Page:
Category Archives: Theatre

London, Day 3

I seem to have miraculously revived from yesterday’s book-buying spree, and a new onslaught on London’s markets begins afresh today. I have a long post about Day 2, which I’ll work on tonight. But for today, here’s what’s on the schedule: tea and yogurt for breakfast, pronto, then a visit to the Borough Market, lunch, and then some more “sourcing,” before a stop back at the hotel, a light meal, then Billy Elliott at the Victoria Palace Theatre tonight. Knock wood, after the theatre, I’ll have enough energy to get some work done.

Find free entertainment in London

London’s bloody expensive, especially for someone like me who loves to dine in the city’s best restaurants. It’s why I cheerfully spend my time between meals browsing secondhand bookshops, studying portraits at the National Portrait Gallery, or simply walking around neighborhoods to enjoy the sights. I’m always on the lookout for cheap, fun things to do, so I was happy to find this clickable map on Londonist that points me to free entertainment in the city. All the museums are included, naturally, but there are interesting activities I didn’t know about, like free music at the National Theatre, M-F at 5:45 p.m. and talks about financial matters at the London School of Economics. Hey, in these dire times, it might be worth a serious listen.

Weekend roundup

Googling with the Queen. Queen Elizabeth and Prince Phillip tour Google’s London’s office and teachers those young billionaires a thing or two about technology. (The Times Online)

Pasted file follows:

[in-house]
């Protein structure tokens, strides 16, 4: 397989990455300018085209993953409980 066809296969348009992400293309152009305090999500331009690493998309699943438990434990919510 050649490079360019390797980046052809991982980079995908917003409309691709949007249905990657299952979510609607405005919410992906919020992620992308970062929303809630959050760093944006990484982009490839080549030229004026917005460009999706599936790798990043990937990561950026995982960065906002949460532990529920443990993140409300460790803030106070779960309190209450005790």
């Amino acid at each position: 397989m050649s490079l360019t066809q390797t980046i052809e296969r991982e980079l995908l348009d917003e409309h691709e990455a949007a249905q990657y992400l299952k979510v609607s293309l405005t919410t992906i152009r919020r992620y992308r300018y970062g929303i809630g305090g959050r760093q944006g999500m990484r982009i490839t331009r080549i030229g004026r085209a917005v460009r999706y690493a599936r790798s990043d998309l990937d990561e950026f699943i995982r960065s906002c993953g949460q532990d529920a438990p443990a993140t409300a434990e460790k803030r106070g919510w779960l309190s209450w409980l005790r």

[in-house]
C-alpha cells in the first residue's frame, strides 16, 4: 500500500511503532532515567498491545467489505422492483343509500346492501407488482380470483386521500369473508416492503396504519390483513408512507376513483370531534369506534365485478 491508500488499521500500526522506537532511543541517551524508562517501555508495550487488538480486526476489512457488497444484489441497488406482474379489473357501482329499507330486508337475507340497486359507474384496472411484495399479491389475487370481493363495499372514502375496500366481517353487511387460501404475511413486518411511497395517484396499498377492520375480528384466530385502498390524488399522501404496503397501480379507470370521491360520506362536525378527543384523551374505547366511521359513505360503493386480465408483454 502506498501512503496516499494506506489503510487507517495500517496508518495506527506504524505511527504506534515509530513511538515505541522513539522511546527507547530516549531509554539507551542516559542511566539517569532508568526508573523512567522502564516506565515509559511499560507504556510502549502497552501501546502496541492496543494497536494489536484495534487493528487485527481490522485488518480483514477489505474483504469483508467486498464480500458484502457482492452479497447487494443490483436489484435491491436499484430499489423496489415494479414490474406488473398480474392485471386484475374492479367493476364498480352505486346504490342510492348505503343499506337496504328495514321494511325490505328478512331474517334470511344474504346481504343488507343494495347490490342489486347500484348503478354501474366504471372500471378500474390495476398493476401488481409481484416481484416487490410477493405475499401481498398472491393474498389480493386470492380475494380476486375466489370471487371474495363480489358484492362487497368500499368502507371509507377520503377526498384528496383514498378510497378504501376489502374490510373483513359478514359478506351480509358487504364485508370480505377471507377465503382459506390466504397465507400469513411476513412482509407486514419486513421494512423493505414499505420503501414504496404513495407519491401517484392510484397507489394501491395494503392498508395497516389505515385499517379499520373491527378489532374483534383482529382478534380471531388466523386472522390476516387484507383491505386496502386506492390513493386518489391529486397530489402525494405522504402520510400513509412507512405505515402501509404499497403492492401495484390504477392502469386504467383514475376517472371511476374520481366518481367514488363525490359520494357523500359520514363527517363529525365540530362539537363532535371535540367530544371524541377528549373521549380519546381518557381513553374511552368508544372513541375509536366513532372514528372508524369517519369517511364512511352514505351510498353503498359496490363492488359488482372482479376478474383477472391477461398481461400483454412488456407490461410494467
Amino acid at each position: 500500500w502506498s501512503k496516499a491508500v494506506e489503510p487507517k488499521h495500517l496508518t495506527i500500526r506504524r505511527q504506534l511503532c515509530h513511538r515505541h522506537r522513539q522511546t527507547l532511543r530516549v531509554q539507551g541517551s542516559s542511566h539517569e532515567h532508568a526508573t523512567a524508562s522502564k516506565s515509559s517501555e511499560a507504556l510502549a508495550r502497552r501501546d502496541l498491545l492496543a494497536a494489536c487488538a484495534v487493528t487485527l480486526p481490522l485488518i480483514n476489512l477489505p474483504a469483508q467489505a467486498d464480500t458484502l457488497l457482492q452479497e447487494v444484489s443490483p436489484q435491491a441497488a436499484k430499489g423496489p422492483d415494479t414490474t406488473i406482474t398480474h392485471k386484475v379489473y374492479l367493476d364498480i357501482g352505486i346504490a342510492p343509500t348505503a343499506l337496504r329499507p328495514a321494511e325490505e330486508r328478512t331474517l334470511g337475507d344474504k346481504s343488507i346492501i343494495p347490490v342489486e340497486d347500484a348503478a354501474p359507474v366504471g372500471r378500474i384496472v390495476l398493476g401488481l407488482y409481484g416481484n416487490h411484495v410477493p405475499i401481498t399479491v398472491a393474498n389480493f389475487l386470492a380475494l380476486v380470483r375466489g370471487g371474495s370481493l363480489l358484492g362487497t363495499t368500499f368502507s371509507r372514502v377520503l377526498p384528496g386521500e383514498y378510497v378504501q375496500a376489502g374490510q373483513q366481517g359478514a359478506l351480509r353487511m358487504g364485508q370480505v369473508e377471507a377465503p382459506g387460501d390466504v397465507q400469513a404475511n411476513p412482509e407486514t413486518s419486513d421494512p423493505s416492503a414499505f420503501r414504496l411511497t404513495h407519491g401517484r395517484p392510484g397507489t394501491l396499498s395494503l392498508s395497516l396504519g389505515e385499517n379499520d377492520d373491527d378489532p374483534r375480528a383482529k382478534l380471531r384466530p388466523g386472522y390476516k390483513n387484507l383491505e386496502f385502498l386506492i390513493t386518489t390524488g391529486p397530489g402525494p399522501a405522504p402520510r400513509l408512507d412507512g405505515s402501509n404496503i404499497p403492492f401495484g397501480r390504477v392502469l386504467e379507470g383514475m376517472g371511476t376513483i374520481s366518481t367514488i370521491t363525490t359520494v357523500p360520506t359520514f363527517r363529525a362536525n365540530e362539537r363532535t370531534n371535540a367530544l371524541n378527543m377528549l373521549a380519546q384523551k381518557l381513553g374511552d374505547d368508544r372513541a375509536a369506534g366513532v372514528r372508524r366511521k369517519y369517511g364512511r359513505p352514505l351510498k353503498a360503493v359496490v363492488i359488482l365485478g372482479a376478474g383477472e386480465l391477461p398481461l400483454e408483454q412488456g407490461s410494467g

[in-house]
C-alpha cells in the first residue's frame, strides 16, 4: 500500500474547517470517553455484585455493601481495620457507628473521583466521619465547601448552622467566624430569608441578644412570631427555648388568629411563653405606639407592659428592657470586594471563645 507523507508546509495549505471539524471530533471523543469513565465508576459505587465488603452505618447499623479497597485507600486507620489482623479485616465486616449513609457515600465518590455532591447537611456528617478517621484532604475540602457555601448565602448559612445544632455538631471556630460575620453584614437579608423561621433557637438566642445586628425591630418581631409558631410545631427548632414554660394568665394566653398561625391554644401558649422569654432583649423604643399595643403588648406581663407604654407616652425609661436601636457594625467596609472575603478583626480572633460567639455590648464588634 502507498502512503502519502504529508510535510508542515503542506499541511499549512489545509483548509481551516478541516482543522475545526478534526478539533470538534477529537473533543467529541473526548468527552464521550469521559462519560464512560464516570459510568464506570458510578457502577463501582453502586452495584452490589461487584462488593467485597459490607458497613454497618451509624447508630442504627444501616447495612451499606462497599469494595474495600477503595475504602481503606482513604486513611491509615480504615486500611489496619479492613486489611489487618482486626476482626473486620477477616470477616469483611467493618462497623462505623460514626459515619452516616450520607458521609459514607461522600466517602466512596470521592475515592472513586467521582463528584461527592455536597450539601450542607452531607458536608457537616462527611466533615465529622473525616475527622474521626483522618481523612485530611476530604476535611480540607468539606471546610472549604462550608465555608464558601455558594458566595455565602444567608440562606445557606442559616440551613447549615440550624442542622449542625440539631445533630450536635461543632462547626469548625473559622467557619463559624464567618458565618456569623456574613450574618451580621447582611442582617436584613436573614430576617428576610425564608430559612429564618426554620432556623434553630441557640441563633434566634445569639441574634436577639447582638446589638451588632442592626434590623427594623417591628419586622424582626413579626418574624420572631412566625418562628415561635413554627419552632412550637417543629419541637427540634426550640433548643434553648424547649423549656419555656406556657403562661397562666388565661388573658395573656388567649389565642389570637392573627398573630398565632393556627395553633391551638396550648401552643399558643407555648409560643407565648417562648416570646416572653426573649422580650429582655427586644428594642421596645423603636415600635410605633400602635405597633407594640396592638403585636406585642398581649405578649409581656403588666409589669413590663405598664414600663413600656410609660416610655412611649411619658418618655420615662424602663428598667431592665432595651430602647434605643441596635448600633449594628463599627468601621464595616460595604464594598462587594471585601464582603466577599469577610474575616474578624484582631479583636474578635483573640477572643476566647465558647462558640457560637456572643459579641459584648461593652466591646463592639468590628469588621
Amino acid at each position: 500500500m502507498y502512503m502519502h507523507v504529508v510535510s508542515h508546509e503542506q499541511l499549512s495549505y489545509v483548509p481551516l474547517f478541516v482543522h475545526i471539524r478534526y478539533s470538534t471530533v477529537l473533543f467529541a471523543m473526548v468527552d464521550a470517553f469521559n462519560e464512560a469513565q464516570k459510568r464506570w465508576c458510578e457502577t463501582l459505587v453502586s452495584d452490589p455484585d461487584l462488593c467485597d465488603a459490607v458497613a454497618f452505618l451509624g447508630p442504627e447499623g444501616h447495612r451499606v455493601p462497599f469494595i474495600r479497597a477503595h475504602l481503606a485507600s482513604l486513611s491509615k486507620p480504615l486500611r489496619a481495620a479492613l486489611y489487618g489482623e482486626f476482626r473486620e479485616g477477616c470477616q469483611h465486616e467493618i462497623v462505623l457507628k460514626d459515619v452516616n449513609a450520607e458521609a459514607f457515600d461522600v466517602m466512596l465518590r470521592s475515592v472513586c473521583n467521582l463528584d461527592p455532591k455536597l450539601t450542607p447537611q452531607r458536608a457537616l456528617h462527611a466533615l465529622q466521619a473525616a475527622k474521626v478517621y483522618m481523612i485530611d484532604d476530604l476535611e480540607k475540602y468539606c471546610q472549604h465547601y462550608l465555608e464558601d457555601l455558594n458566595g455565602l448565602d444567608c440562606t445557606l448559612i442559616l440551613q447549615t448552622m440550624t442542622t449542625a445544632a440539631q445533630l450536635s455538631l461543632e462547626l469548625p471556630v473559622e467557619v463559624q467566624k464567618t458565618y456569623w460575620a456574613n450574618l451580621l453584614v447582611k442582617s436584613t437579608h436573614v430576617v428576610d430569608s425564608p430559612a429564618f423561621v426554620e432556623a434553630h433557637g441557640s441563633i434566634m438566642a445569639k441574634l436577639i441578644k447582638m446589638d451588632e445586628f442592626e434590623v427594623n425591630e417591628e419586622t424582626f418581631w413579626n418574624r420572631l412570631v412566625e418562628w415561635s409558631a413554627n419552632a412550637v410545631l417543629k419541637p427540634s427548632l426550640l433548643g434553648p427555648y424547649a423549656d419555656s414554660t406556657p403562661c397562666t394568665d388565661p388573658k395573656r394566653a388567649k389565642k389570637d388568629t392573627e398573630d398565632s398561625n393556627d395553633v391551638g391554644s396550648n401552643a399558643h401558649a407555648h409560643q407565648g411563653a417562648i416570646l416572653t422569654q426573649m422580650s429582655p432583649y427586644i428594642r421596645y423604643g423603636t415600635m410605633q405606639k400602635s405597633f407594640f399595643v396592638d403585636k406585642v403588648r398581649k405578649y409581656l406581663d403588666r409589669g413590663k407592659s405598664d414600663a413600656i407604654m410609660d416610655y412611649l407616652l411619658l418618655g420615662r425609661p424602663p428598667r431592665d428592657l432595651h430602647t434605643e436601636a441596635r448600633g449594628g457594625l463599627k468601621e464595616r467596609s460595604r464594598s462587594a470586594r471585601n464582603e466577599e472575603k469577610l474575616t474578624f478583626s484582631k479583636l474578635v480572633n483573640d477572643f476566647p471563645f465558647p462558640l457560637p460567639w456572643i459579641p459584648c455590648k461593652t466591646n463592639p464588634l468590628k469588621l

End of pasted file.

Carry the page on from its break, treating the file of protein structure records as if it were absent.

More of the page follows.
Quantum of Solace. The latest James Bond flick looks like a winner, according to the (London) Times. Opens November 14 in the U.S. Happy birthday to me!

and when Bond goes wrong. Nigel Kendall discusses Agent 007s forgettable moments. (The Times Online)

Spamalot to close on Broadway in early 2009. After 1,500+ performances … not bad. (Playbill)

British Library acquires poet Hughes’ library. Not sure why the BBC has this news filed under “entertainment,” but I suppose poetry does entertain.

Gordon Ramsay: Hotelier. The foul-mouthed chef has rooms to let … and they sound nice. (Guardian)

Read this or I’ll smack you in the face. Just kidding.

Actor Simon Pegg, who plays the lead in How to Lose Friends and Alienate People (based on a brilliantly funny memoir by Toby Young which, sad to report, doesn’t seem to have translated well into film according to critics), answers ten questions for Time Magazine readers, one of which is “What’s the difference between American and British humor?”

This smart aleck American’s answer would be: read the book, then watch the movie.

Cadbury devotees can relax

I read in the past day or so that Cadbury was recalling its chocolate bars after fears they were tainted with melamine. However, only Cadbury products produced in China are affected by the recall, and they’re being pulled from stores in Asia and Australia. No melamine has been found in any chocolates or products produced in the U.K. or U.S.

Of course it’s terrible that, yet again, the Chinese are under a microscope for another food safety violation. But those of us who adore Cadbury Fruit & Nut bars — the real ones made in the UK, not in Hershey, PA — can continue to savor them without worry.